Objective: In this narrative review, we summarize experimental and clinical evidence demonstrating mechanistic connections between POTS and migraine. Background: Migraine is the most common comorbidity in patients with POTS, a heterogenous disorder of the autonomic nervous system characterized by orthostatic intolerance and positional tachycardia. POTS is a debilitating illness with few effective treatments. We aim for this narrative review to increase awareness of the mechanistic connections between POTS and migraine providing foundational information that optimizes clinical care and advances the development of pathophysiologic-based treatments. Methods: We used the PubMed and Medline databases in November 2021 to perform a literature review and searched for the following keywords: “postural orthostatic tachycardia syndrome,” “POTS,” “autonomic nervous system,” AND “migraine,” “headache.”. Results: The high prevalence of migraine in patients with POTS may be explained by common pathologic mechanisms. There is evidence that dysregulation of the sympathetic nervous system, alterations in central and peripheral hemodynamics, and central sensitization increase vulnerability to both POTS and migraine. Non-pharmacologic and pharmacologic treatments that target these shared mechanisms may provide significant benefit for the patient with POTS and migraine. Conclusions: Identification of common affected pathways may provide important insight that advances our understanding and treatment of both migraine and POTS.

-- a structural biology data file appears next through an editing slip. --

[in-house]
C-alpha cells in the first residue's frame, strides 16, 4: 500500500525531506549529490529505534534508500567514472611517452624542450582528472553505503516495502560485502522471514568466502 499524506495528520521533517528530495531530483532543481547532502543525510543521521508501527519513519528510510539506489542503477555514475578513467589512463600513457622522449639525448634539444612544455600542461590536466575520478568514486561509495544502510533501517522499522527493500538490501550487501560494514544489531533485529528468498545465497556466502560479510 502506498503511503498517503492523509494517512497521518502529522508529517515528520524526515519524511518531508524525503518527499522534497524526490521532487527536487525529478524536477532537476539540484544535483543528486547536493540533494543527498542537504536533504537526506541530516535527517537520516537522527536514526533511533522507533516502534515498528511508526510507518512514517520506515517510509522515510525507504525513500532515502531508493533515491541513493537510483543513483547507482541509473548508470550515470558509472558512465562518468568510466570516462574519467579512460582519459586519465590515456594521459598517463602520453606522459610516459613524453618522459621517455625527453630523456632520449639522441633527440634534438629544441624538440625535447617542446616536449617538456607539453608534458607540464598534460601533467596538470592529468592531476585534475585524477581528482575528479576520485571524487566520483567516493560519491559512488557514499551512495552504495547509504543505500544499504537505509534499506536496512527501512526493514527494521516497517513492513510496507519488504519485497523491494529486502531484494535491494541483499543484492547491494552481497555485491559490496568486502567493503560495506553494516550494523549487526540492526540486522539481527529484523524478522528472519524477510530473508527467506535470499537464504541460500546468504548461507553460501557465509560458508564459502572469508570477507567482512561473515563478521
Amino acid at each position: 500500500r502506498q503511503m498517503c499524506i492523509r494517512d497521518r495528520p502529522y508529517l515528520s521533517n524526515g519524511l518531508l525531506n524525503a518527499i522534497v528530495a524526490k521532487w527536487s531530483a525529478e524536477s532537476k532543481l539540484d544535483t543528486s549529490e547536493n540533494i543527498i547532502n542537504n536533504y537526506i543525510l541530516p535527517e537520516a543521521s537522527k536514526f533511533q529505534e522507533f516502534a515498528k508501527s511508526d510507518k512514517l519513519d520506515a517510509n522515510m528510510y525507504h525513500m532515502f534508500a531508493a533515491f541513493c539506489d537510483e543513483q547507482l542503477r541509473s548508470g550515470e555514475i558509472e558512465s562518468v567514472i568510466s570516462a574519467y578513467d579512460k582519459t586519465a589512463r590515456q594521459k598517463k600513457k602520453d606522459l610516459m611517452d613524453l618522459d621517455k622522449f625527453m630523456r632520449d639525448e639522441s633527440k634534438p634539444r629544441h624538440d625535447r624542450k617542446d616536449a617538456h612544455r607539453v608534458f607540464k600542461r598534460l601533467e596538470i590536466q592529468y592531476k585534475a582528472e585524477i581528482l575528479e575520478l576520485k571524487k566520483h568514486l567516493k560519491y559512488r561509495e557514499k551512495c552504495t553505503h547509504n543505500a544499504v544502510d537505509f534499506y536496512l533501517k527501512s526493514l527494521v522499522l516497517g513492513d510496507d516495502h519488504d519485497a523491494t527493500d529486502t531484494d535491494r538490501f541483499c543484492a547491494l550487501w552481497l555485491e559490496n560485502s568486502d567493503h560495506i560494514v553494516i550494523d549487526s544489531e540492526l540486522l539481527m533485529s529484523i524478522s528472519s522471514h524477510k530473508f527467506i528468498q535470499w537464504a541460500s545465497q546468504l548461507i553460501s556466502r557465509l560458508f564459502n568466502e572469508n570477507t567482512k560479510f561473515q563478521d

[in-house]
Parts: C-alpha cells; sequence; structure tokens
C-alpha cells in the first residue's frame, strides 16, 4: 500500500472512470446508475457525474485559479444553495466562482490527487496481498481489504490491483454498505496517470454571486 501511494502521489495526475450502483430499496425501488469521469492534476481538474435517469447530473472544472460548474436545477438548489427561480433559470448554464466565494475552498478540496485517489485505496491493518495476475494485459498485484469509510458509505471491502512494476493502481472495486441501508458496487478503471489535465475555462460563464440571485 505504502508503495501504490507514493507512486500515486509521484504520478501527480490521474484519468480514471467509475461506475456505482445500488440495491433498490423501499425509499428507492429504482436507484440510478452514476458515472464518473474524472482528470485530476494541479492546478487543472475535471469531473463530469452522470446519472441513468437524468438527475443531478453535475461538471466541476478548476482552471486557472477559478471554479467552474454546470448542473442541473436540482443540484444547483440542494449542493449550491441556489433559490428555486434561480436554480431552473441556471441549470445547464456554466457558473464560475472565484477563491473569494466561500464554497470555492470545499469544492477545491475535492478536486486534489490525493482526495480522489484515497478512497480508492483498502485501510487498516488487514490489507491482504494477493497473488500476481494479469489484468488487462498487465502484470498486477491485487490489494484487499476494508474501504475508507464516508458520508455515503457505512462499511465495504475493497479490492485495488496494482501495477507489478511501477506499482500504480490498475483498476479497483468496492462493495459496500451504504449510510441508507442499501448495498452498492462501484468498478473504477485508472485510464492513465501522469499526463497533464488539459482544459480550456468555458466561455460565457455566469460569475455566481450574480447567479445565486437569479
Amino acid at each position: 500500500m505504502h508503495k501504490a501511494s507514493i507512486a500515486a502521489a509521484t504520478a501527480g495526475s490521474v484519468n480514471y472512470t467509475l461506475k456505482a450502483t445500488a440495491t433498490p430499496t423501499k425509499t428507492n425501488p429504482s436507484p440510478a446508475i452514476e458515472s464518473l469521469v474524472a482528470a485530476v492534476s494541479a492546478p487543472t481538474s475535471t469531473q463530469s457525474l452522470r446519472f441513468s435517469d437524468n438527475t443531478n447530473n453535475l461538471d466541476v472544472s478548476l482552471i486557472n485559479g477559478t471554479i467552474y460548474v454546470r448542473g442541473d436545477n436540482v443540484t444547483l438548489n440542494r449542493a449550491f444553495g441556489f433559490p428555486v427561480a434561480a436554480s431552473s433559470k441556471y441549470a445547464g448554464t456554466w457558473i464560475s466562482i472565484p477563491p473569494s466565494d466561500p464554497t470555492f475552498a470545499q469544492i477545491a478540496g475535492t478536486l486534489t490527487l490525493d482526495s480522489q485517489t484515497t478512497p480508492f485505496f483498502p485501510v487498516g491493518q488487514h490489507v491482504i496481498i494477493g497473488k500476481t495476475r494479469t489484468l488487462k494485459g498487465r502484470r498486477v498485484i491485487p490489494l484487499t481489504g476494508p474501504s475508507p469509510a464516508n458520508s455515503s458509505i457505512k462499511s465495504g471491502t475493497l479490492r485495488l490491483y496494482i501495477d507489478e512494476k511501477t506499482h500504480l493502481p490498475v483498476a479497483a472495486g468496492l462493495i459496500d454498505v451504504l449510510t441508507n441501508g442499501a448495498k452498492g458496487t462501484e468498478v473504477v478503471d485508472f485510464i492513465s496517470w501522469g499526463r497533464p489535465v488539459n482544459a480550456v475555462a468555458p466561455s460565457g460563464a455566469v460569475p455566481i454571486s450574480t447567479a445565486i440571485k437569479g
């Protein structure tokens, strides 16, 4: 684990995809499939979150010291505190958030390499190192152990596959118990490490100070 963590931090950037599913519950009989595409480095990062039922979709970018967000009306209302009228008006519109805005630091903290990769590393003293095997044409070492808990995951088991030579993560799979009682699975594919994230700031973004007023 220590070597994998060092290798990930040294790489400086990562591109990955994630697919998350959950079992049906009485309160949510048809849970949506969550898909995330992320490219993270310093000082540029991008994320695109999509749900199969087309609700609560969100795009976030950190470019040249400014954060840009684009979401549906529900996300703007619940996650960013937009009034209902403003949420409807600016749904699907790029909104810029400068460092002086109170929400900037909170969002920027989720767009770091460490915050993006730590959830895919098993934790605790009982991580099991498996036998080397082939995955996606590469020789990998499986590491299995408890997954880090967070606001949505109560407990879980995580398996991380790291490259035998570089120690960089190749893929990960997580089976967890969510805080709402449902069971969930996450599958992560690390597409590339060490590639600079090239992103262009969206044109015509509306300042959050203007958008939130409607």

- autonomic nervous system
- sympathetic nervous system